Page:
Mullein is an introduced plant, though it’s been here as long as the first settlers and long enough for Native Americans to find herbal uses for it. Typically, it’s still referred to as a “weed” that inhabits “waste areas,” and that just sounds so derogatory and insulting to me. The flowers don’t all bloom at once, which probably limits its appeal somewhat. In today’s photo, I would say that more than an average number of the flowers are blooming at once on this plant. Sometimes I can only find 3-4 blooms on the stalk. The others are either not out yet or over with.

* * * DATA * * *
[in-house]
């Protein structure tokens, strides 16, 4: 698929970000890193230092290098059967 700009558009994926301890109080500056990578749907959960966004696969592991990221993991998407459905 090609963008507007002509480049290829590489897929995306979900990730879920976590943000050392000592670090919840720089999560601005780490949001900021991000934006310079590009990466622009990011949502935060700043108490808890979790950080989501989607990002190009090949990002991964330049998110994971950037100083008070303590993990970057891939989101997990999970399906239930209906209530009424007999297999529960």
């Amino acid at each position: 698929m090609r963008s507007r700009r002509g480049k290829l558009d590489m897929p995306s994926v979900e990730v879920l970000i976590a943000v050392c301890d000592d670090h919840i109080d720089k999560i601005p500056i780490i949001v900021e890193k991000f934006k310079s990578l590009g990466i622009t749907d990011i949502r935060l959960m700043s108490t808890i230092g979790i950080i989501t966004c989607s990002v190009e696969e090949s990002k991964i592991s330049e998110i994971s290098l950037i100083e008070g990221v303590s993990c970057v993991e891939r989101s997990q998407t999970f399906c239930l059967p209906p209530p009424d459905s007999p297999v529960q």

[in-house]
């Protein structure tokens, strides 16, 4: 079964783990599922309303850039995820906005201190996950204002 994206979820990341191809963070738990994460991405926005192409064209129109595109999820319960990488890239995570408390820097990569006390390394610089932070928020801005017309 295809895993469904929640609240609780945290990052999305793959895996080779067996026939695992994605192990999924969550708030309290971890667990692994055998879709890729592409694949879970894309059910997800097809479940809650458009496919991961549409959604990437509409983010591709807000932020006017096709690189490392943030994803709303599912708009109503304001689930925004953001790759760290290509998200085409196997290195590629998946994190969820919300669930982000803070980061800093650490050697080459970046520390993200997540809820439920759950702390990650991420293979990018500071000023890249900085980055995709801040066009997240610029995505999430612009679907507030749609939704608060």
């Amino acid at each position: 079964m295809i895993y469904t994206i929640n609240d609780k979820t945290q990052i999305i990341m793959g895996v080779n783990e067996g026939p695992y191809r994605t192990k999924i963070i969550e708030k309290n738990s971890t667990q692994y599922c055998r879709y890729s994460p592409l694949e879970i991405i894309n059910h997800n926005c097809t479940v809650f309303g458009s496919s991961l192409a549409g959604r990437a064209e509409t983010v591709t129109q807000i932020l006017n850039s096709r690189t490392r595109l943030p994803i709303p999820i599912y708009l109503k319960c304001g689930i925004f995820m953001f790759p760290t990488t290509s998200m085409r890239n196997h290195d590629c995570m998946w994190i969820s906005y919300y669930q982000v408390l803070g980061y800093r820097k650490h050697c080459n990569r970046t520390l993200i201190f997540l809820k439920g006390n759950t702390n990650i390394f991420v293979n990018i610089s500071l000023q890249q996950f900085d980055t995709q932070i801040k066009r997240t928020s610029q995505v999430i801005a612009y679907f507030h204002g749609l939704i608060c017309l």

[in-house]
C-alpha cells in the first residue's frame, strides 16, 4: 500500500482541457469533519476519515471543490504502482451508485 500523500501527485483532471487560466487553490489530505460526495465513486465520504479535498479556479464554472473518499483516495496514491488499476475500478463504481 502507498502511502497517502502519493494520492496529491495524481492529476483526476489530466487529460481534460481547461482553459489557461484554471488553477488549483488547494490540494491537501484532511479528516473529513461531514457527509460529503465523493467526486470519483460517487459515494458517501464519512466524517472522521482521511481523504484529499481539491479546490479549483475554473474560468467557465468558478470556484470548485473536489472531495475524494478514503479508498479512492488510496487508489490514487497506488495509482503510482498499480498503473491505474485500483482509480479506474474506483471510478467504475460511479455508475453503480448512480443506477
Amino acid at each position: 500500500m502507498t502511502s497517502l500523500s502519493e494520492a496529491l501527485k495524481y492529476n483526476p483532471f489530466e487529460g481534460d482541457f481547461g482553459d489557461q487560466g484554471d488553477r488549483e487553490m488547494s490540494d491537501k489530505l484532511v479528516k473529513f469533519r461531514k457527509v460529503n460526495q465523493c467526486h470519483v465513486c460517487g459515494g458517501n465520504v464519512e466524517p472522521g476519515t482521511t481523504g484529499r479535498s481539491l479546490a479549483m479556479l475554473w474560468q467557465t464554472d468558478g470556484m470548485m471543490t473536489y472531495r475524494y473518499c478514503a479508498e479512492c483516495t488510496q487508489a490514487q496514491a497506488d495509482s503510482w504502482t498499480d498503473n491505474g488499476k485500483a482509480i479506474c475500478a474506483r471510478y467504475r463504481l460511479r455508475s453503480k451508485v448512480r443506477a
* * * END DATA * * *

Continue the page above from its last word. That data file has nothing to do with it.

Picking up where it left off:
American goldfinch and indigo buntings don’t mind that the plant isn’t a native. They are happy to eat the seeds. Some insects are said to use the plants as a winter shelter, burrowing deep inside the brown stalks.
Around Roundtop, the blooms typically appear now, so it’s a late summer bloomer. And if you’re keeping track, a mullein in bloom is yet another sign that the summer season is past its midpoint.